3.   We express grave concern that the catechetical materials from the United States Conference of Catholic Bishops and from the local archdiocese are severely dishonest in their complete failure to expose the process by which this whole endeavor has come to be and in their complete failure to acknowledge the widespread and extremely high level rejection of the theological, liturgical, and linguistic bases presented for much of the translation itself.

4. We must and readily do assume that theUSBishops also love the Church and that fundamentally they do desire that liturgical celebrations for our people be the best possible and in accordance with the most authoritative teachings of the Church.  They will assuredly make that claim.  In this context however, we express a very grave concern that the bishops may be following criteria that are neither theological nor liturgical nor pastoral, but that instead have to do with the exercise of authority in the Church.

D. Therefore, relying on unambiguous Church teaching about the primacy of conscience, as enunciated in 1967 by the man who is now Pope Benedict XVI: “Over the Pope as expression of the binding claim of ecclesiastical authority, there stands one’s own conscience which  must be obeyed before all else, even if necessary against the requirement of ecclesiastical authority.  This emphasis on the individual, whose conscience confronts him with a supreme and ultimate tribunal, and one which in the last resort is beyond the claim of external social groups, even the official Church, also establishes a principal in opposition to increasing totalitarianism.” (Joseph Ratzinger, Commentary on the Documents of Vatican II, vol. 5, p. 134),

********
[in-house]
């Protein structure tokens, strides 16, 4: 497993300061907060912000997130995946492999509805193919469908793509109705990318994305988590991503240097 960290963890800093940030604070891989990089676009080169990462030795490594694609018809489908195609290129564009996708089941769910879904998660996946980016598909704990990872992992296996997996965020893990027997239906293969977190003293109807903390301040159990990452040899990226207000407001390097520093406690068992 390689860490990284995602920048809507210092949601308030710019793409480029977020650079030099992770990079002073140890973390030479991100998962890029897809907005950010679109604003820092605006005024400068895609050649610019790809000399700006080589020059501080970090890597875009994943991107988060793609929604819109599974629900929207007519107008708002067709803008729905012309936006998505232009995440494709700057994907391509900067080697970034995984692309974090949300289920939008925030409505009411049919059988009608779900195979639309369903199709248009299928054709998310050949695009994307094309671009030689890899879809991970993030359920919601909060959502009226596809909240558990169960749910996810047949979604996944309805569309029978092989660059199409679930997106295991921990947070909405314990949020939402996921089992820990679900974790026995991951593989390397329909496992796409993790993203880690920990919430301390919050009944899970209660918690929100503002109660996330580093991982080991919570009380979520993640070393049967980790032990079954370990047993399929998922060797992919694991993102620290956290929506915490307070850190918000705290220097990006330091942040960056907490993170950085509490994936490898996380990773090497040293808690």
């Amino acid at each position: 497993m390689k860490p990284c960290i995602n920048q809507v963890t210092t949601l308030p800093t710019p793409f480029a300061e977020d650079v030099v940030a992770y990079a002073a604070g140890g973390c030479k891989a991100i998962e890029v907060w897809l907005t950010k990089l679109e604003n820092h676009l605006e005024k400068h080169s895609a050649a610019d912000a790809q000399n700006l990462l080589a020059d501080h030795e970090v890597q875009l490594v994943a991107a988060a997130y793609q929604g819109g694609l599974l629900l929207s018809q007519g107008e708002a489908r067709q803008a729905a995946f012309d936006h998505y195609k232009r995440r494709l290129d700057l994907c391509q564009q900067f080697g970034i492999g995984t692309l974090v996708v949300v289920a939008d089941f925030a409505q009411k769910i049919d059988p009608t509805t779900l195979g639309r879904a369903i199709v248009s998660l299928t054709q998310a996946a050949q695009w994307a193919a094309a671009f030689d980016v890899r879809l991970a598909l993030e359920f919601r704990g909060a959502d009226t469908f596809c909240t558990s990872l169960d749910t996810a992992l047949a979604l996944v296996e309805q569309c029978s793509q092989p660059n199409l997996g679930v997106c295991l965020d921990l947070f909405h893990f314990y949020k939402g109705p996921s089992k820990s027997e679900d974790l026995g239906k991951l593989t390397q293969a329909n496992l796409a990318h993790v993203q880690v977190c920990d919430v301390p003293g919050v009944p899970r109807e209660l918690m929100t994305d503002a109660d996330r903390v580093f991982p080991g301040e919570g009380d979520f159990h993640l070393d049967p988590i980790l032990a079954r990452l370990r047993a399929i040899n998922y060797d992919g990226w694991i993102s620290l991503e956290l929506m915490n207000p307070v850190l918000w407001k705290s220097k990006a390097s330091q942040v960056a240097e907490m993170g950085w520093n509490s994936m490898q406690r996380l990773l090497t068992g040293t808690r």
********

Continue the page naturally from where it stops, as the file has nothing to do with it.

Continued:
1. We are unable to endorse implementation of the new Roman Missal.

2. When our thoughts on implementation are sought out, we must speak honestly and cannot be expected or commanded to respond otherwise.

3. Though the First Sunday of Advent is the implementation date, we ask our own archbishop and all other archbishops and bishops in theUSto consider the most pastoral response to all situations, which may not be total and unquestioning compliance.

4. There must be no laying of blame on the well informed, fully professional and truly pastoral positions of those who hold the positions enunciated here.   The Church’s own law (Canon 212.2.3) underscores both the right and duty to speak out on such matters.   Any consequent divisiveness is not of our making.

5. We pray that many bishops will have serious reservations about mandating unquestioning compliance and will consider all of their options for accepting various levels of pastoral and liturgical non-compliance.

6. We consider the imposition of the new Roman Missal to be one of the most critical ecclesial issues to emerge in our lifetimes.  We believe this is a watershed moment that will impact the well-being of the Roman Catholic Church for decades.  We plead with all bishops that they exercise their responsibility in accordance with the clear and authoritative teachings of the Second Vatican Council.